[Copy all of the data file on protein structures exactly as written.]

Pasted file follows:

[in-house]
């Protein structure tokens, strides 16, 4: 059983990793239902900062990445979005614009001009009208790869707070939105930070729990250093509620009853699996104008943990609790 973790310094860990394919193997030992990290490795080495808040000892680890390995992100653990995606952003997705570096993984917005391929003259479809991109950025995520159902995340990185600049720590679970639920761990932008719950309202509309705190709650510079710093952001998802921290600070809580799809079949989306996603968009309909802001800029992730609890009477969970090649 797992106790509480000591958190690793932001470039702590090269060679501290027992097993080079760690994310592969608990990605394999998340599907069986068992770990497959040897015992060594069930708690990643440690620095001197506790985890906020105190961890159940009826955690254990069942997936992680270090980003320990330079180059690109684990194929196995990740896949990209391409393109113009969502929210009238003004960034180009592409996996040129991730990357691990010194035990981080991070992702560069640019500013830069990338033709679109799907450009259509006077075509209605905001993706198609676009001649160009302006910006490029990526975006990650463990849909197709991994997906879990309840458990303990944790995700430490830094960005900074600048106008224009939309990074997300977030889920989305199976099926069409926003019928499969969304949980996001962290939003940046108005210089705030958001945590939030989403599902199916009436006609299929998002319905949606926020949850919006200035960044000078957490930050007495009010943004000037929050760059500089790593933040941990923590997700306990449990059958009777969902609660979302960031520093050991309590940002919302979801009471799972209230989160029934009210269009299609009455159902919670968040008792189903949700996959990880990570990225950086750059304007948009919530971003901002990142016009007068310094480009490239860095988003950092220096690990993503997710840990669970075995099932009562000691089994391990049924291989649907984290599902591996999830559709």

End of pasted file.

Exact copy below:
[in-house]
């Protein structure tokens, strides 16, 4: 059983990793239902900062990445979005614009001009009208790869707070939105930070729990250093509620009853699996104008943990609790 973790310094860990394919193997030992990290490795080495808040000892680890390995992100653990995606952003997705570096993984917005391929003259479809991109950025995520159902995340990185600049720590679970639920761990932008719950309202509309705190709650510079710093952001998802921290600070809580799809079949989306996603968009309909802001800029992730609890009477969970090649 797992106790509480000591958190690793932001470039702590090269060679501290027992097993080079760690994310592969608990990605394999998340599907069986068992770990497959040897015992060594069930708690990643440690620095001197506790985890906020105190961890159940009826955690254990069942997936992680270090980003320990330079180059690109684990194929196995990740896949990209391409393109113009969502929210009238003004960034180009592409996996040129991730990357691990010194035990981080991070992702560069640019500013830069990338033709679109799907450009259509006077075509209605905001993706198609676009001649160009302006910006490029990526975006990650463990849909197709991994997906879990309840458990303990944790995700430490830094960005900074600048106008224009939309990074997300977030889920989305199976099926069409926003019928499969969304949980996001962290939003940046108005210089705030958001945590939030989403599902199916009436006609299929998002319905949606926020949850919006200035960044000078957490930050007495009010943004000037929050760059500089790593933040941990923590997700306990449990059958009777969902609660979302960031520093050991309590940002919302979801009471799972209230989160029934009210269009299609009455159902919670968040008792189903949700996959990880990570990225950086750059304007948009919530971003901002990142016009007068310094480009490239860095988003950092220096690990993503997710840990669970075995099932009562000691089994391990049924291989649907984290599902591996999830559709």